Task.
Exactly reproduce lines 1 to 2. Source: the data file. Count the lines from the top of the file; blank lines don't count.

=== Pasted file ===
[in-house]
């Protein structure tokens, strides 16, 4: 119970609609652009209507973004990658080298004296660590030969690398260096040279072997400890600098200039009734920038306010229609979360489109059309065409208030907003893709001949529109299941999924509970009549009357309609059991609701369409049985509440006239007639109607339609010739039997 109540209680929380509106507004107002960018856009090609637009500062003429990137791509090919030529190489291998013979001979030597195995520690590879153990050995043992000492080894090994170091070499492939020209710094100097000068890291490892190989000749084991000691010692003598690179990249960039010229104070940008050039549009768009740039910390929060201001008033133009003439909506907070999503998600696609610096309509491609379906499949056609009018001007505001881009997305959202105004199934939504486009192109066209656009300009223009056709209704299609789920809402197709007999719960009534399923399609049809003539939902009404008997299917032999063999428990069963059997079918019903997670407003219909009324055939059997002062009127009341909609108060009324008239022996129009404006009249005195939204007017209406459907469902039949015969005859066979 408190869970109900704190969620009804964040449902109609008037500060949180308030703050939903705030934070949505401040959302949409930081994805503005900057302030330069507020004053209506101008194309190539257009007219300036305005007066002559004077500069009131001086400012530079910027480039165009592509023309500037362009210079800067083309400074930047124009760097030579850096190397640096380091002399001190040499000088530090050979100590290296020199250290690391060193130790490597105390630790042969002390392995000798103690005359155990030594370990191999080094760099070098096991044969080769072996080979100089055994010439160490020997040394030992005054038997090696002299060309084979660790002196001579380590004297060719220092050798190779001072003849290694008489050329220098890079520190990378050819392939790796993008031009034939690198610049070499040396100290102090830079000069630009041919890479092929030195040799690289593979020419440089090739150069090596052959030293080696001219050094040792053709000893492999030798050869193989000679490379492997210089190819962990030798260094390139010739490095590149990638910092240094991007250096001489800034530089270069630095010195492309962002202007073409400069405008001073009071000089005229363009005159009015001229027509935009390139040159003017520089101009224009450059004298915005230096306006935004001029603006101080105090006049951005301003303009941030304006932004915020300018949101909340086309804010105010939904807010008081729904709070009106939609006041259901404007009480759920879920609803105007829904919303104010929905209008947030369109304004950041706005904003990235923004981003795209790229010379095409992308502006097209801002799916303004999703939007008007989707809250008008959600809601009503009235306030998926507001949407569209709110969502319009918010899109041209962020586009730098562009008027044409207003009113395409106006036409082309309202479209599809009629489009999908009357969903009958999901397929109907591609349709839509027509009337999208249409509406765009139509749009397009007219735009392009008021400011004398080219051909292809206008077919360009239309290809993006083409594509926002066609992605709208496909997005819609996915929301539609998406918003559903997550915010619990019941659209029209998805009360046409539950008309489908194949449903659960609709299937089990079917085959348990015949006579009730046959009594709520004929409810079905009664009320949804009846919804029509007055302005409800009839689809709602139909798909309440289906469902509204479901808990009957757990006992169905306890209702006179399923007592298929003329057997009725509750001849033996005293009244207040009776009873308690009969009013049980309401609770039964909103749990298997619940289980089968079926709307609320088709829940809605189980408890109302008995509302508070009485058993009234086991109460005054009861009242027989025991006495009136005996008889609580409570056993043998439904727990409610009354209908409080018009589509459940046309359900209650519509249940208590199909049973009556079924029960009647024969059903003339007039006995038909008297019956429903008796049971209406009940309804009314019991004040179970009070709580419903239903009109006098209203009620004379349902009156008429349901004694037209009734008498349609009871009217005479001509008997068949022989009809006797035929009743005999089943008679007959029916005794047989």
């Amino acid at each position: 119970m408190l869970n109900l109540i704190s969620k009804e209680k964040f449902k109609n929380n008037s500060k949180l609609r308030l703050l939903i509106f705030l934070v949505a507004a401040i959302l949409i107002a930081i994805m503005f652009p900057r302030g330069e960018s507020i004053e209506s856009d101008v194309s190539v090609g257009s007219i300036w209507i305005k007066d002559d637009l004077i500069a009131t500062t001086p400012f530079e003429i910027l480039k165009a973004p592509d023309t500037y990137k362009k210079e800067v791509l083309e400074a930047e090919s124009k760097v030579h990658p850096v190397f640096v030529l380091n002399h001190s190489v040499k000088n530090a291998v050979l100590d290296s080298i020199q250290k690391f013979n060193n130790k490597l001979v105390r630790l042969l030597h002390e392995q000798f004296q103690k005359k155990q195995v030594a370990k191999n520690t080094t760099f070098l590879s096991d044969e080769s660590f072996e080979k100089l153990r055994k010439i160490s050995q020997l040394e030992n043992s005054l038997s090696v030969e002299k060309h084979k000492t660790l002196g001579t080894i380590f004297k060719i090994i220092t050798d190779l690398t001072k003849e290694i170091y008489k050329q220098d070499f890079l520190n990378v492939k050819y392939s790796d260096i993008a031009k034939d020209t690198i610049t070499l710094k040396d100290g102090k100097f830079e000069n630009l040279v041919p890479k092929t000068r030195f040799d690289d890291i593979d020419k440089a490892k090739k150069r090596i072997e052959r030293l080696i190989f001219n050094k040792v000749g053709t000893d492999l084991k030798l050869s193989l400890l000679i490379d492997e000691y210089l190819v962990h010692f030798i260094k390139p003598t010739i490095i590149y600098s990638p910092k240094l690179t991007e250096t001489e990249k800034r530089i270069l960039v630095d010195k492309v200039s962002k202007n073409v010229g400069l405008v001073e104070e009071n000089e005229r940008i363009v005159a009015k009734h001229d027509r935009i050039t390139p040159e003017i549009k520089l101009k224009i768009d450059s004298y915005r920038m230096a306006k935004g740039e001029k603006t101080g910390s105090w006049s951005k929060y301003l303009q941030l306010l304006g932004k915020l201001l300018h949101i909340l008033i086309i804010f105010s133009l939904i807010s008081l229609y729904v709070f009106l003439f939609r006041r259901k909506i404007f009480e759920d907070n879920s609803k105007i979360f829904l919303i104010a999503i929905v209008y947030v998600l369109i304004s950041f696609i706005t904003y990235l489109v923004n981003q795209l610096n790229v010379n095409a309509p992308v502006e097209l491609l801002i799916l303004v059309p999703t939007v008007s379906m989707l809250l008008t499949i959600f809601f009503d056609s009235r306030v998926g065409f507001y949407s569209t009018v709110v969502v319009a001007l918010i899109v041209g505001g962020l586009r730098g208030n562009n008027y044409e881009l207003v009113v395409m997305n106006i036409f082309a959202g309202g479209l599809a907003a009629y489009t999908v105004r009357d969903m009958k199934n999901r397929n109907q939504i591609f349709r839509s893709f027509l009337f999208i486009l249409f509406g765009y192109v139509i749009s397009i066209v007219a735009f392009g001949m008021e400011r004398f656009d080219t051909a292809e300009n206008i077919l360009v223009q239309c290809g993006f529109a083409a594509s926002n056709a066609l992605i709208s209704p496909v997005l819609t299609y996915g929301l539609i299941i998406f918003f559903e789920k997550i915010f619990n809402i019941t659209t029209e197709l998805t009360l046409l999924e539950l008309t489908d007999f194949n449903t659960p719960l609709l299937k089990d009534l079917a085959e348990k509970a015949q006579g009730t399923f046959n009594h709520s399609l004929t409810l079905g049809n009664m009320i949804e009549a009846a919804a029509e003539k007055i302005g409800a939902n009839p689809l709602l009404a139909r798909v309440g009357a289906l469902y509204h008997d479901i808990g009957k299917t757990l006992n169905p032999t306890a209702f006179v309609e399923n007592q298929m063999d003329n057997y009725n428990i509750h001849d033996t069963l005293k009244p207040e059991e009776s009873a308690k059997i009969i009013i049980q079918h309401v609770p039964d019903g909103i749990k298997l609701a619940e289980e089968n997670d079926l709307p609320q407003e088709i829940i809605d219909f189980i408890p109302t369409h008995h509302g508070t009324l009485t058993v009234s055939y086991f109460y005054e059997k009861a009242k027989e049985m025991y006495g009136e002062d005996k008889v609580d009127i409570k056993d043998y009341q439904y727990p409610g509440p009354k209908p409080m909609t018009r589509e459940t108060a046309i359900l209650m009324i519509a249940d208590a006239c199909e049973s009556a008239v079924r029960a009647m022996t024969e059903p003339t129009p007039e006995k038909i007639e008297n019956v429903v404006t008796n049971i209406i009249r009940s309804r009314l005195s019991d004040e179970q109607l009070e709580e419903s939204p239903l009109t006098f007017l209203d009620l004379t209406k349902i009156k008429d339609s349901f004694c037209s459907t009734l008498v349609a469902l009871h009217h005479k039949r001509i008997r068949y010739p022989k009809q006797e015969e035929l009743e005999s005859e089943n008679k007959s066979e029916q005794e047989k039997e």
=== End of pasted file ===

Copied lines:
[in-house]
């Protein structure tokens, strides 16, 4: 119970609609652009209507973004990658080298004296660590030969690398260096040279072997400890600098200039009734920038306010229609979360489109059309065409208030907003893709001949529109299941999924509970009549009357309609059991609701369409049985509440006239007639109607339609010739039997 109540209680929380509106507004107002960018856009090609637009500062003429990137791509090919030529190489291998013979001979030597195995520690590879153990050995043992000492080894090994170091070499492939020209710094100097000068890291490892190989000749084991000691010692003598690179990249960039010229104070940008050039549009768009740039910390929060201001008033133009003439909506907070999503998600696609610096309509491609379906499949056609009018001007505001881009997305959202105004199934939504486009192109066209656009300009223009056709209704299609789920809402197709007999719960009534399923399609049809003539939902009404008997299917032999063999428990069963059997079918019903997670407003219909009324055939059997002062009127009341909609108060009324008239022996129009404006009249005195939204007017209406459907469902039949015969005859066979 408190869970109900704190969620009804964040449902109609008037500060949180308030703050939903705030934070949505401040959302949409930081994805503005900057302030330069507020004053209506101008194309190539257009007219300036305005007066002559004077500069009131001086400012530079910027480039165009592509023309500037362009210079800067083309400074930047124009760097030579850096190397640096380091002399001190040499000088530090050979100590290296020199250290690391060193130790490597105390630790042969002390392995000798103690005359155990030594370990191999080094760099070098096991044969080769072996080979100089055994010439160490020997040394030992005054038997090696002299060309084979660790002196001579380590004297060719220092050798190779001072003849290694008489050329220098890079520190990378050819392939790796993008031009034939690198610049070499040396100290102090830079000069630009041919890479092929030195040799690289593979020419440089090739150069090596052959030293080696001219050094040792053709000893492999030798050869193989000679490379492997210089190819962990030798260094390139010739490095590149990638910092240094991007250096001489800034530089270069630095010195492309962002202007073409400069405008001073009071000089005229363009005159009015001229027509935009390139040159003017520089101009224009450059004298915005230096306006935004001029603006101080105090006049951005301003303009941030304006932004915020300018949101909340086309804010105010939904807010008081729904709070009106939609006041259901404007009480759920879920609803105007829904919303104010929905209008947030369109304004950041706005904003990235923004981003795209790229010379095409992308502006097209801002799916303004999703939007008007989707809250008008959600809601009503009235306030998926507001949407569209709110969502319009918010899109041209962020586009730098562009008027044409207003009113395409106006036409082309309202479209599809009629489009999908009357969903009958999901397929109907591609349709839509027509009337999208249409509406765009139509749009397009007219735009392009008021400011004398080219051909292809206008077919360009239309290809993006083409594509926002066609992605709208496909997005819609996915929301539609998406918003559903997550915010619990019941659209029209998805009360046409539950008309489908194949449903659960609709299937089990079917085959348990015949006579009730046959009594709520004929409810079905009664009320949804009846919804029509007055302005409800009839689809709602139909798909309440289906469902509204479901808990009957757990006992169905306890209702006179399923007592298929003329057997009725509750001849033996005293009244207040009776009873308690009969009013049980309401609770039964909103749990298997619940289980089968079926709307609320088709829940809605189980408890109302008995509302508070009485058993009234086991109460005054009861009242027989025991006495009136005996008889609580409570056993043998439904727990409610009354209908409080018009589509459940046309359900209650519509249940208590199909049973009556079924029960009647024969059903003339007039006995038909008297019956429903008796049971209406009940309804009314019991004040179970009070709580419903239903009109006098209203009620004379349902009156008429349901004694037209009734008498349609009871009217005479001509008997068949022989009809006797035929009743005999089943008679007959029916005794047989």